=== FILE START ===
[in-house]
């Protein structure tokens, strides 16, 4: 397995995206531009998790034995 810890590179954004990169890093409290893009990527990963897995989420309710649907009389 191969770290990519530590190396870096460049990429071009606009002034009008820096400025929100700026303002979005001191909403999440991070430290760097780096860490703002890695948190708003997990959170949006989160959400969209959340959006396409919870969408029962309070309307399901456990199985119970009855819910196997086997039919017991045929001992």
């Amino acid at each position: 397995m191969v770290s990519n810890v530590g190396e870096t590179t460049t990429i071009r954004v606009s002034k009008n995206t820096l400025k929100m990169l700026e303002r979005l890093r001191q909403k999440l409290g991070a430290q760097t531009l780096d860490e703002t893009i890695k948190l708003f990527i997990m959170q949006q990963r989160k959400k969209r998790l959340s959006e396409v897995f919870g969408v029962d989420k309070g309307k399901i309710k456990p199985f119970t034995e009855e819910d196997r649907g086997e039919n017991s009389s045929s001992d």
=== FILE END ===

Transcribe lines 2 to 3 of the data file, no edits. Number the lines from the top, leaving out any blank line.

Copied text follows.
């Protein structure tokens, strides 16, 4: 397995995206531009998790034995 810890590179954004990169890093409290893009990527990963897995989420309710649907009389 191969770290990519530590190396870096460049990429071009606009002034009008820096400025929100700026303002979005001191909403999440991070430290760097780096860490703002890695948190708003997990959170949006989160959400969209959340959006396409919870969408029962309070309307399901456990199985119970009855819910196997086997039919017991045929001992």
């Amino acid at each position: 397995m191969v770290s990519n810890v530590g190396e870096t590179t460049t990429i071009r954004v606009s002034k009008n995206t820096l400025k929100m990169l700026e303002r979005l890093r001191q909403k999440l409290g991070a430290q760097t531009l780096d860490e703002t893009i890695k948190l708003f990527i997990m959170q949006q990963r989160k959400k969209r998790l959340s959006e396409v897995f919870g969408v029962d989420k309070g309307k399901i309710k456990p199985f119970t034995e009855e819910d196997r649907g086997e039919n017991s009389s045929s001992d």